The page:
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Frequently Asked Questions

This page is designed to answer most of your questions regarding an expedition in Mongolia with us.
How does an expedition day look like? On a typical day, we try to be on the road by about 9 o’clock and travel until the late afternoon with a relaxing break for lunch. By average we spent 6 hours in the saddle (horse or bike) or on foot every day. Meals are prepared by our cook and you are not expected to share any of the camp routines or saddle the horses. However, you are expected to pitch your own tent and on bike trips, maintain your won bicycle.

How fit do I have to be? Our trip are for everyone as long as you have a positive attitude. We will adjust the daily itinerary according to the abilities of the group. For our hiking trips, you should be comfortable with walking up to 6 hours a day but without a pack. To enjoy our cycling trips you should be used to riding a few hours in one go.

How much riding experience do I need? We have had complete beginners on our trips. However, to maximise your enjoyment we suggest you take a few basic riding lessons before you leave home. Our Mongolian staff knows how to put a nervous riders at easy, but they also allow experienced riders the freedom to roam around the group on their own.

What about the horses? We ride the local horses which are ideally suited for the extreme climatic conditions of Mongolia. Chingghis Khan used the same mounts to conquer his empire on horse back. They are tough but small (13 – 14 hands) compared to European stock. We use Mongolian made “Russian Cavalry” saddles, made surprisingly comfortable by a large pad stuffed with sheep wool.

How is the food? Our diet is based on noodles, rice, potatoes and of course meat – beef whenever we can get fresh supplies, otherwise it is mutton which we will buy from herders along the way. We make the point of including as much fresh green vegetables as possible but sometimes towards the end of the trip these supplies might run short. Our Mongolian cooks pride themselves of their freshly baked bread and whoever has tasted it covered with jam (or Peter’s favourite chocolate spread) will be converted to a bread lover. Coffee, tea and hot water will be provided at all meals if the conditions allow.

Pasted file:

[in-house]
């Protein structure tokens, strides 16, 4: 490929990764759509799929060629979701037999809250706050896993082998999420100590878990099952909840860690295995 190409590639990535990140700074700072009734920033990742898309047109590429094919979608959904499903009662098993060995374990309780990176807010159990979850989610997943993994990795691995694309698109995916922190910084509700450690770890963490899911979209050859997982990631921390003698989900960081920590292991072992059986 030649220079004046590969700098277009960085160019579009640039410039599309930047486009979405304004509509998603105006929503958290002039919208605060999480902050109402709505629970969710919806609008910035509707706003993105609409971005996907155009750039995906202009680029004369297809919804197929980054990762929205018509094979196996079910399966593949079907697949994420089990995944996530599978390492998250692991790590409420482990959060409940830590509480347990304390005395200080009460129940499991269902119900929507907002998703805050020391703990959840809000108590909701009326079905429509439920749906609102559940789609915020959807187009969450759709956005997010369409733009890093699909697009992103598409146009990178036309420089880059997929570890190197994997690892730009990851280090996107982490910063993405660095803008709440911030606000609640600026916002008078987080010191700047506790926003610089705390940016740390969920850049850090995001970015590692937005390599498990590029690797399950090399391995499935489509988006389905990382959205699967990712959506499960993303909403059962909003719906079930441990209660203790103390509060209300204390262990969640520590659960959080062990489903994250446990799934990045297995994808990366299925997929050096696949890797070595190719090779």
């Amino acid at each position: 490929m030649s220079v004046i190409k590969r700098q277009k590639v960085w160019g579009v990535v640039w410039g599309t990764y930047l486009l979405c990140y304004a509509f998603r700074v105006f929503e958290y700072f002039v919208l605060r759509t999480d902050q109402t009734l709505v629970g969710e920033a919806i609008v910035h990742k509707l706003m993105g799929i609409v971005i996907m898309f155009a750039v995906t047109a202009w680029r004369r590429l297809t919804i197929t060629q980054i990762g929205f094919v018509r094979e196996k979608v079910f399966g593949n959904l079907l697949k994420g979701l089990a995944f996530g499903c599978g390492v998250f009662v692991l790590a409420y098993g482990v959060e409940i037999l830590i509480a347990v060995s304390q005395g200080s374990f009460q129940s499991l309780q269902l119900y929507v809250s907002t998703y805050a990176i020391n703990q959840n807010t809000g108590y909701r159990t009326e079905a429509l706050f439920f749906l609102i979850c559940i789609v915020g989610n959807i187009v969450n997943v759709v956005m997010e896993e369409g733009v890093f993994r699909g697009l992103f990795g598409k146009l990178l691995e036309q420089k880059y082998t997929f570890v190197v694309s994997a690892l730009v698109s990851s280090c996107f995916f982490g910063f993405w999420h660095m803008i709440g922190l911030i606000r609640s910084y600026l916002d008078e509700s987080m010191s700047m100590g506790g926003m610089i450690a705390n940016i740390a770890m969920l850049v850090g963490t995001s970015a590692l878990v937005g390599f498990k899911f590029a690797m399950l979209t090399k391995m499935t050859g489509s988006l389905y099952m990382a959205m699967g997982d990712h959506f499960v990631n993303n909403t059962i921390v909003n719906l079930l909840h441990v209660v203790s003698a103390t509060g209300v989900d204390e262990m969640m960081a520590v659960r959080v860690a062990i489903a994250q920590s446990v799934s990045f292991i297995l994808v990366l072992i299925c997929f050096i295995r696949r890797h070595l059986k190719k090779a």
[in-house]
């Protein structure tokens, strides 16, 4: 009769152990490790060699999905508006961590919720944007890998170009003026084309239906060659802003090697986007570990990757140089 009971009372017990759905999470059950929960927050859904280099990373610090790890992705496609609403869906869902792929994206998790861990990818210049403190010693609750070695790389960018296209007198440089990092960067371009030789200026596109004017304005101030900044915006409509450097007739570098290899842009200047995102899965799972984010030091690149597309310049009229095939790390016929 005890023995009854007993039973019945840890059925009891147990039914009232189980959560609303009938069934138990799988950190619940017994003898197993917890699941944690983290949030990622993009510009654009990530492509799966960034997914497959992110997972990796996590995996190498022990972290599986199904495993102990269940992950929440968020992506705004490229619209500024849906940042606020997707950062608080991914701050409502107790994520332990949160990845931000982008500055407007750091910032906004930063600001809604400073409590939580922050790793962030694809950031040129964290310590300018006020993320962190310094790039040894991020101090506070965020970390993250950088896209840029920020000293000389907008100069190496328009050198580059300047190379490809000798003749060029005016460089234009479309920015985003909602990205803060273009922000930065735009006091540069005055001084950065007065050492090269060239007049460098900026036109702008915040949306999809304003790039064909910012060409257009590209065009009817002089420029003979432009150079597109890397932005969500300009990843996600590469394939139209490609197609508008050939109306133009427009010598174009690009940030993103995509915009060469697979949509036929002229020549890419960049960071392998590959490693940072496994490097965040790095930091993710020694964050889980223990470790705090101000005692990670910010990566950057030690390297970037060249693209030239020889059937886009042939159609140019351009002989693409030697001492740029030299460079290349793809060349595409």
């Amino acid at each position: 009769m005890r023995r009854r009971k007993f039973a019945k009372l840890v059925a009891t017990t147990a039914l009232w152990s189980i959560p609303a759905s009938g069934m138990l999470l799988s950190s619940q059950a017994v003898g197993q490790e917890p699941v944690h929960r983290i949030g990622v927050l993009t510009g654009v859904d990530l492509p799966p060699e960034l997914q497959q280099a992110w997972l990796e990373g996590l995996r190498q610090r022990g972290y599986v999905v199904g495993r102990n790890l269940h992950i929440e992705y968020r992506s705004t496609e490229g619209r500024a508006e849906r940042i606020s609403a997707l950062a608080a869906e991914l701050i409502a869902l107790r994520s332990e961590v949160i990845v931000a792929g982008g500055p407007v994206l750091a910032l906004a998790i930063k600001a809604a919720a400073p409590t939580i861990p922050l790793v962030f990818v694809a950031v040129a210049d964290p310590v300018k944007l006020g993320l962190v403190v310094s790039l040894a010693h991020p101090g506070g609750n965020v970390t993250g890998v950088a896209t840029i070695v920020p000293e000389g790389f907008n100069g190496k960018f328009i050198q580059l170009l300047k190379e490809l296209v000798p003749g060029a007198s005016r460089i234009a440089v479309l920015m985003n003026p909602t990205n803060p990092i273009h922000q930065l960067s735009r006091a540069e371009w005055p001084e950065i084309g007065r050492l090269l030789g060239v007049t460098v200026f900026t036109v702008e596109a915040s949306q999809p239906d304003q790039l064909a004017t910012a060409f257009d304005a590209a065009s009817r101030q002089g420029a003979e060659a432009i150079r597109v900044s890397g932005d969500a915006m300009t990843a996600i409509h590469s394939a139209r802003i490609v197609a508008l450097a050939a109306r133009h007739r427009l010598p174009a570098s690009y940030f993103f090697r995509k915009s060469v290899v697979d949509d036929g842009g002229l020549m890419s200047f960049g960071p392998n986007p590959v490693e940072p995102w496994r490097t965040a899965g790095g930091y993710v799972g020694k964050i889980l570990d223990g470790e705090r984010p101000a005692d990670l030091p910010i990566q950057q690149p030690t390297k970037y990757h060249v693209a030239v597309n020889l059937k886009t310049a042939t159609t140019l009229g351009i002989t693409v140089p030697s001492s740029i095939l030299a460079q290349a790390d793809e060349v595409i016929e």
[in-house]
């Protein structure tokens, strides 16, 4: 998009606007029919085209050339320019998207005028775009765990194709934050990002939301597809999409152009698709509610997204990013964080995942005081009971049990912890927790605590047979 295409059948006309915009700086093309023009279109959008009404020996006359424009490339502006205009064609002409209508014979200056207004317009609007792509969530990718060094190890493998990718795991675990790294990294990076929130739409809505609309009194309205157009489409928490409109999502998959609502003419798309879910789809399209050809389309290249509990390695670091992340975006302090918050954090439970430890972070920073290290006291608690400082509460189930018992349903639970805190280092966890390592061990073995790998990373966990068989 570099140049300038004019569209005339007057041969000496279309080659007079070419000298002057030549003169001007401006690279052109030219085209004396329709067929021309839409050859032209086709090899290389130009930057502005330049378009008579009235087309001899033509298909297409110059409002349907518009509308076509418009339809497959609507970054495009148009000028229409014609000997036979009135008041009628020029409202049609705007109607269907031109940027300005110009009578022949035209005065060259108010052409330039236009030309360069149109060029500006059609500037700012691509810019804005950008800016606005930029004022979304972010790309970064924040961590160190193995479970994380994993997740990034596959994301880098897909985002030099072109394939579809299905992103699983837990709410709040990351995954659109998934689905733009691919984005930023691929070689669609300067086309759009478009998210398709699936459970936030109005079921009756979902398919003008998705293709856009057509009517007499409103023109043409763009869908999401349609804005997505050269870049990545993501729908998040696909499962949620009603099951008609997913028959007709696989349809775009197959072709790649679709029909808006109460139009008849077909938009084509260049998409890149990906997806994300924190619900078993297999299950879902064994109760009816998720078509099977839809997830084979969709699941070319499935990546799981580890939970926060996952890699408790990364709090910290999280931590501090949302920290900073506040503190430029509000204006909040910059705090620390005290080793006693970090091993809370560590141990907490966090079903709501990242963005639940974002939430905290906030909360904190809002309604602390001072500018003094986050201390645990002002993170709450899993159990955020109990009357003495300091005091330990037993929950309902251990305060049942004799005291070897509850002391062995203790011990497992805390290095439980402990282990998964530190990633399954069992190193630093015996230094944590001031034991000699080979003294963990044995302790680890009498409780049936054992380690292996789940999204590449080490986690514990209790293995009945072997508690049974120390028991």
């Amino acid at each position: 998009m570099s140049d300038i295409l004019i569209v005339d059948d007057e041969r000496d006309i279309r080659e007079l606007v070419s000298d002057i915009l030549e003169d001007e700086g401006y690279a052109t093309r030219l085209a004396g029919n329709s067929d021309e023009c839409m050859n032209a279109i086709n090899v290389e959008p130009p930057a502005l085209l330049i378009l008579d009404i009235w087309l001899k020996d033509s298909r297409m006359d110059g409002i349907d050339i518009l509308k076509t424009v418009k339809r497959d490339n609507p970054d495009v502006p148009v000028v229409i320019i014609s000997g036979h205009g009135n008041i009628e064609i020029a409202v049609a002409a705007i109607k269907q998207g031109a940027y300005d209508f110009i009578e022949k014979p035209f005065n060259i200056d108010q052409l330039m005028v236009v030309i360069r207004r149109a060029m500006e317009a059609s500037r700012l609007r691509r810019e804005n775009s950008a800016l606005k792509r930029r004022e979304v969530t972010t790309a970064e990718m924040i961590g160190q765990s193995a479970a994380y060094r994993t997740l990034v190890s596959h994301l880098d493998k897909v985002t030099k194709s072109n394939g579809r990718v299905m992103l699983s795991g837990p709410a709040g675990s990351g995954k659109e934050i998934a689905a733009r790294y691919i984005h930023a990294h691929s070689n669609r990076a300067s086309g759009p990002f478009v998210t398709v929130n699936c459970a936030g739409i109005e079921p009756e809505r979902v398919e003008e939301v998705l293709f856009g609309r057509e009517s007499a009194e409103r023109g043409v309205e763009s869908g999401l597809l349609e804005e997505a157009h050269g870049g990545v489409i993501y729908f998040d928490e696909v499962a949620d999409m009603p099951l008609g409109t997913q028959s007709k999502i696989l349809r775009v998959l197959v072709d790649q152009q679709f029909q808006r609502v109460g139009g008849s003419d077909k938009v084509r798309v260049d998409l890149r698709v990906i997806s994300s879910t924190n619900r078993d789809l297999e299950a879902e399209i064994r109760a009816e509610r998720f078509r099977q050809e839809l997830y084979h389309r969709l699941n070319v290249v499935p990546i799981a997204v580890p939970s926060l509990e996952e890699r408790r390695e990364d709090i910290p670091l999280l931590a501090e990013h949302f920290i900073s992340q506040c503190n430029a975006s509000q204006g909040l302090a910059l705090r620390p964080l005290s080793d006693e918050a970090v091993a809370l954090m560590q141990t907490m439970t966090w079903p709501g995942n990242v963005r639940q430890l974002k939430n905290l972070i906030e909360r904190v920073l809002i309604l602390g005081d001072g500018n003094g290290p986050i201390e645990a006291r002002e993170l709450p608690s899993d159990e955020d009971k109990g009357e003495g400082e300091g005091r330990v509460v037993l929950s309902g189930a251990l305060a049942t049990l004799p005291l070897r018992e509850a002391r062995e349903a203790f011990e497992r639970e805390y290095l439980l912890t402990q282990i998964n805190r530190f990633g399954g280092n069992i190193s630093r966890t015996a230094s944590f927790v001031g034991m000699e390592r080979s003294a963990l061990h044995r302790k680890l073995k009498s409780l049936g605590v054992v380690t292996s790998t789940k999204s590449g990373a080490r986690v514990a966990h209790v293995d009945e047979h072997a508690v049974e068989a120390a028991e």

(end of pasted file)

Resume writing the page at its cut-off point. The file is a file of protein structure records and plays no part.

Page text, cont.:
Can vegetarians be catered for? Yes, with prior warning and after consultation with you, we will be able to cater for a vegetarian diet. We might suggest that you will bring some freeze dried meals with you in addition. If you are a strict, uncompromising vegetarian, Mongolia might not be the right destination for you.

How is the accommodation? Accommodation is always on a twin sharing base. When we are travelling in the countryside we provide you with high quality German made double tents which all clients are expected to pitch themselves. Click here for a picture and specs of our tents. Often we will stay in ger camps, where accommodation will be in gers (the ubiquitous Mongolian felt tent) with a small wood burning stove for warmth. Up to 4 people might share a ger. Some nights, especially in UB, will be in hotels, also on twin sharing base. These are basic middle class establishments.

What about single supplement? Please contact us if you prefer a single supplement. In Ulaanbaatar you would occupy a room by yourself, while camping you will have your personal tent. Please note that it is not always possible to have a single supplement while staying in ger camps and guest houses. This varies from itinerary to itinerary and needs to be decided on an individual basis. Contact us for details if required.

What is included in the trip fee? Our trip fees are all inclusive once you have landed in Mongolia and cover most costs during your visit to Mongolia such as transport, accommodation, guides, food and specialised trip equipment. If there are any exceptions, it will be made clear in the trip itinerary before booking. For some trips, a domestic airfare is included while with others, it isn't. Ask us for details.

What is not included in the trip fee? International air fares, airport taxes, excess luggage payments, medical and evacuation insurance, medical/medivac costs, visas, alcoholic beverages, extra meals and drinks apart from the scheduled breakfast – lunch – dinner, hotel room bills, costs resulting from delay in your international flights, film and photo permits.